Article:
The Decline of Localized Education in the United States: A New Age of Bureaucratization

By Ryan Chen. Stanford University.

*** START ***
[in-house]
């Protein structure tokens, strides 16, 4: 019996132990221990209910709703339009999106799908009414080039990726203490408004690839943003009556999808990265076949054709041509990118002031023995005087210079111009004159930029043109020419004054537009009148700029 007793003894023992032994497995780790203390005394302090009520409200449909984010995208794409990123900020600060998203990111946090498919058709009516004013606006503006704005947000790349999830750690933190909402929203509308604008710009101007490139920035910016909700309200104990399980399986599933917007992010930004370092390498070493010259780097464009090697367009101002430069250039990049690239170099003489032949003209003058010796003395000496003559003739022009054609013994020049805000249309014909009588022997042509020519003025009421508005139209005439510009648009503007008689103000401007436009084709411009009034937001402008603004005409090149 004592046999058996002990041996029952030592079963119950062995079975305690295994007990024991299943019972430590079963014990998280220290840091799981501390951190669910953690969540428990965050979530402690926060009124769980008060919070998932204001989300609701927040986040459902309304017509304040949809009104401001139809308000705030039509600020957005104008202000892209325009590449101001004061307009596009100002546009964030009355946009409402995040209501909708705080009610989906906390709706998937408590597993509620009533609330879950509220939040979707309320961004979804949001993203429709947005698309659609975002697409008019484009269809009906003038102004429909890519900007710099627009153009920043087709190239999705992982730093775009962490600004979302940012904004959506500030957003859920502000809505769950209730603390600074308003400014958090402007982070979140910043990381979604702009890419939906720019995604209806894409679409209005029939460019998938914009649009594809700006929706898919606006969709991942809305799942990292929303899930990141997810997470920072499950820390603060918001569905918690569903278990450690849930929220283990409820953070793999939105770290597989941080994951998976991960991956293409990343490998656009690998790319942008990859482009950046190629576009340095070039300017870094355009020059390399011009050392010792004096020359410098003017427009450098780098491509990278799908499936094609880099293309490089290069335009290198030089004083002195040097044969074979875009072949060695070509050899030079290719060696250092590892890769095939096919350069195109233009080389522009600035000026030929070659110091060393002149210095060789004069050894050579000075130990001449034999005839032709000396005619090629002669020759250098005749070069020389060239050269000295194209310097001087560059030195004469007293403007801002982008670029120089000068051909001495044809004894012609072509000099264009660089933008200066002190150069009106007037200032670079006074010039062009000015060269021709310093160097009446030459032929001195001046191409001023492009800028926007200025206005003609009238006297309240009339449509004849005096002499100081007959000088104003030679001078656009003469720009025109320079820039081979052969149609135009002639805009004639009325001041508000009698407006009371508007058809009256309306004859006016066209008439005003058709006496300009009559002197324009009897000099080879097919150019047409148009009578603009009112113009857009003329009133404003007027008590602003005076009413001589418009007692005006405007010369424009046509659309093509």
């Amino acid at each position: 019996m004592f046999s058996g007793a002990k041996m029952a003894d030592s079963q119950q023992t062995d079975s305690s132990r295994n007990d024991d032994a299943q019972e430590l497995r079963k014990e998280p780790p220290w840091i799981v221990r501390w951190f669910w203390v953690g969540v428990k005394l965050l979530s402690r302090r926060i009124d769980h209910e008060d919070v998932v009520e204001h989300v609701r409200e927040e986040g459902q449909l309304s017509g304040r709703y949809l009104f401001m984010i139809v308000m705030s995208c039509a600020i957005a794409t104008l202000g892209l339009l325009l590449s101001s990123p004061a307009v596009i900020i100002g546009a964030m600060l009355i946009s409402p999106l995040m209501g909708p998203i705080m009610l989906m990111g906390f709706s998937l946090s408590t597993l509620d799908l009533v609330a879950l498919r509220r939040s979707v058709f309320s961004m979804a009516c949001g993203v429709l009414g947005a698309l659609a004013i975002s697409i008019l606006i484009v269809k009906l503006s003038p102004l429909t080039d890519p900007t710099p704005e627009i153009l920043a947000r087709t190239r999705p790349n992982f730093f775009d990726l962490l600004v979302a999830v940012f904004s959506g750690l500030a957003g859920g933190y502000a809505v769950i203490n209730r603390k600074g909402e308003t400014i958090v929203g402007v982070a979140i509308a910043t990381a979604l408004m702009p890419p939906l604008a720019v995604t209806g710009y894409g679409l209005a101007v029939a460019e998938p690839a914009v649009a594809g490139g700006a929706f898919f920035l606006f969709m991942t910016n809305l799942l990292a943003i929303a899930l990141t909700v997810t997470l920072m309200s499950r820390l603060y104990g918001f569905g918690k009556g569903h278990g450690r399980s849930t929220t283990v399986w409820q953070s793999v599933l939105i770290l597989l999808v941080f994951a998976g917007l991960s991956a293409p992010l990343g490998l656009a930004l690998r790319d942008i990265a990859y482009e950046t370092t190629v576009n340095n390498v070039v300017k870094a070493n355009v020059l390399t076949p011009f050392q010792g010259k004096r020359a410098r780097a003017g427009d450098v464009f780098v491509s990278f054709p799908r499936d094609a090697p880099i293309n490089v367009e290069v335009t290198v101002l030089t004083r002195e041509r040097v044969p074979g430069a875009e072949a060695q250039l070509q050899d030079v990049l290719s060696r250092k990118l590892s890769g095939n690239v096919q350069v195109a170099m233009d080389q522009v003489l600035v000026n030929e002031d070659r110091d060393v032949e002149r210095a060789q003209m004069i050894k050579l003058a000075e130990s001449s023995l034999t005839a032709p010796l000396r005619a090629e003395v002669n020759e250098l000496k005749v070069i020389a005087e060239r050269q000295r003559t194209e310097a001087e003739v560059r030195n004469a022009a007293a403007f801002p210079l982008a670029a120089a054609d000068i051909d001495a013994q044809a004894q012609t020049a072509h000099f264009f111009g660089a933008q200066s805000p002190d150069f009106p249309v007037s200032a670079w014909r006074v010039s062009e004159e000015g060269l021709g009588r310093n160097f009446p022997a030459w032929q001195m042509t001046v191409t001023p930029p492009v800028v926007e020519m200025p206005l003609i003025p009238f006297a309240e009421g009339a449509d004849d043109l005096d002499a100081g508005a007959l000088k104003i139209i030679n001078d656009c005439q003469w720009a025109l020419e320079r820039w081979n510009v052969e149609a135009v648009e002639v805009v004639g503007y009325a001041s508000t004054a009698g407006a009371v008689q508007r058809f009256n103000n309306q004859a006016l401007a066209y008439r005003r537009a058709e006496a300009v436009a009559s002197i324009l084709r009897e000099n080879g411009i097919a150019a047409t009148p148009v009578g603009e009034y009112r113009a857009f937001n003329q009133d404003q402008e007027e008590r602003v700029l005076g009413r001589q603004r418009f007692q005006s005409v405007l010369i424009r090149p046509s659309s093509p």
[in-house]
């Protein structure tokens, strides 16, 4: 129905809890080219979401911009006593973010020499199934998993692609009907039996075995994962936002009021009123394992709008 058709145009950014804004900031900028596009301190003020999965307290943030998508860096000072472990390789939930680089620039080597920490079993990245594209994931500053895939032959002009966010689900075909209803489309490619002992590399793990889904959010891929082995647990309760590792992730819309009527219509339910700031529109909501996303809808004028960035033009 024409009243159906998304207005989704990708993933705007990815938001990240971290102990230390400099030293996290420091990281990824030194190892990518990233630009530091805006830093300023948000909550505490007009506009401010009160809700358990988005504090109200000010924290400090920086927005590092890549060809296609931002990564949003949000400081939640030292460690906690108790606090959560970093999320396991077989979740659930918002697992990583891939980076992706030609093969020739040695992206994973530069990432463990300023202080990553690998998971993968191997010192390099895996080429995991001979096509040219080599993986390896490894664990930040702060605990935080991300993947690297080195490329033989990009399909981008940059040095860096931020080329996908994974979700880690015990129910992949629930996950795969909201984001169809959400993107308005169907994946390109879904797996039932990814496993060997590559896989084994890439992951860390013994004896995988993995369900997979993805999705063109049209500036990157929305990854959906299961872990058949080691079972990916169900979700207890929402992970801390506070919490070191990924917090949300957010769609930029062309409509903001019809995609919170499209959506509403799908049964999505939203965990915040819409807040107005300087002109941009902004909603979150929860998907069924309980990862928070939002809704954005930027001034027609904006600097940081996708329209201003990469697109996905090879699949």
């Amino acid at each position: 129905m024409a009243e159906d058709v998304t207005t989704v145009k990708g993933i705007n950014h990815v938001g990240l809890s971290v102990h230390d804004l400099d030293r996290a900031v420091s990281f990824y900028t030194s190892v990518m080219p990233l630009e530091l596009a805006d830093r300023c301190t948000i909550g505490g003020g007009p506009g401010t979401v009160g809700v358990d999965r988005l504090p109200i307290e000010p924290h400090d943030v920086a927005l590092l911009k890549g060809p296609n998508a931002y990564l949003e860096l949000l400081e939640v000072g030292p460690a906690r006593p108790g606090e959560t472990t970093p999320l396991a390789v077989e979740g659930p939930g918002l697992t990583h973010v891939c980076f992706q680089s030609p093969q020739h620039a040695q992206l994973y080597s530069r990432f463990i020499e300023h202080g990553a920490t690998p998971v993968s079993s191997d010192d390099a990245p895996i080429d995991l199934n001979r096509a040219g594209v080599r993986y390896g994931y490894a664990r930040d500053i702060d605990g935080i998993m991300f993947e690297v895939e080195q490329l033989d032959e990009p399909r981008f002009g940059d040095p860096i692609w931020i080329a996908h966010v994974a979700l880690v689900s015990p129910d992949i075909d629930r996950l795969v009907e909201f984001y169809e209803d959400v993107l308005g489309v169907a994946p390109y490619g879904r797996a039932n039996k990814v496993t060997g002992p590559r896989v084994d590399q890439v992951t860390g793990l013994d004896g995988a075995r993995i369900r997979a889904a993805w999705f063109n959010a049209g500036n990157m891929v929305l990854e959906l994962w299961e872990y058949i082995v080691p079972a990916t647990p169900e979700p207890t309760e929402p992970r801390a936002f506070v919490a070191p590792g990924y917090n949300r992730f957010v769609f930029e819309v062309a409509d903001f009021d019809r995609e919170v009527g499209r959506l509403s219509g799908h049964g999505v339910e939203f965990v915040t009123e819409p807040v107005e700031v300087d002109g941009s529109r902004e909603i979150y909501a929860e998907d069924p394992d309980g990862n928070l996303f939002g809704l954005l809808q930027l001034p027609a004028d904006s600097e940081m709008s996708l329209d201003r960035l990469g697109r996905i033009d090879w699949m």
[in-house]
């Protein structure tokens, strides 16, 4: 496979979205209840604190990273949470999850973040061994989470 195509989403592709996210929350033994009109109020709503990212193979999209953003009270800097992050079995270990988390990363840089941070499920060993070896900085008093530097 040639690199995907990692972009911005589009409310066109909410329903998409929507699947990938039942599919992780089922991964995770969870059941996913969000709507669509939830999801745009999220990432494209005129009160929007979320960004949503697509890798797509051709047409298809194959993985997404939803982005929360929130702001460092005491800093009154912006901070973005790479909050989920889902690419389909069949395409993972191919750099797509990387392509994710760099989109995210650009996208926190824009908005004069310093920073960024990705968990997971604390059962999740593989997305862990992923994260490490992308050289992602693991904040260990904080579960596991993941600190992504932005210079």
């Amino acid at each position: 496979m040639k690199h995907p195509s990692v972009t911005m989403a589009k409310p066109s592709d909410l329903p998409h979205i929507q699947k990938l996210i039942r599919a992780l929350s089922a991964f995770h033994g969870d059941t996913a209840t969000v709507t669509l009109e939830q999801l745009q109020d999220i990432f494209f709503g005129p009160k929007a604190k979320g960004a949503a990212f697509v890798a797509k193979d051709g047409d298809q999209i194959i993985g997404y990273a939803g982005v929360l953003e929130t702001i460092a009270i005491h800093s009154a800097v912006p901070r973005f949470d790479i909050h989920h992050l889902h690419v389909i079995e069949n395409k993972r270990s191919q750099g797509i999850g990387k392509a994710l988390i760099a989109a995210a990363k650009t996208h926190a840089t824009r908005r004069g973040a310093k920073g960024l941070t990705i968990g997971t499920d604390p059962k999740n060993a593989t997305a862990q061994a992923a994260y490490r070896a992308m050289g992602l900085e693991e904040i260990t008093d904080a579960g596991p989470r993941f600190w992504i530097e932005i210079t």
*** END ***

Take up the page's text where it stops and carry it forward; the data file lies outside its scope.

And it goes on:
This paper examines the bureaucratization of the American public education system, with particular focus on elementary and secondary education from 1945-2000. Trends in revenue sources, school district size and density, school district employment, and teacher unionization are analyzed in an attempt to confirm existing claims of increasing bureaucratization in the American public education system. The paper concludes that the public elementary and secondary schools have become highly consolidated and more bureaucratic in nature following year 1945—a stark contrast to the more localized model education in the early 1900s as described in related literature. Although it is unresolved what was the exact cause of rising bureaucratization, the paper outlines various possible explanations. The findings somewhat describe the bureaucratic nature of American public education, and suggest that recent struggles of American education cannot be simply be solved increasing the quantity of financial resources; a solution must take into consideration the organizational structure of the American public education system.

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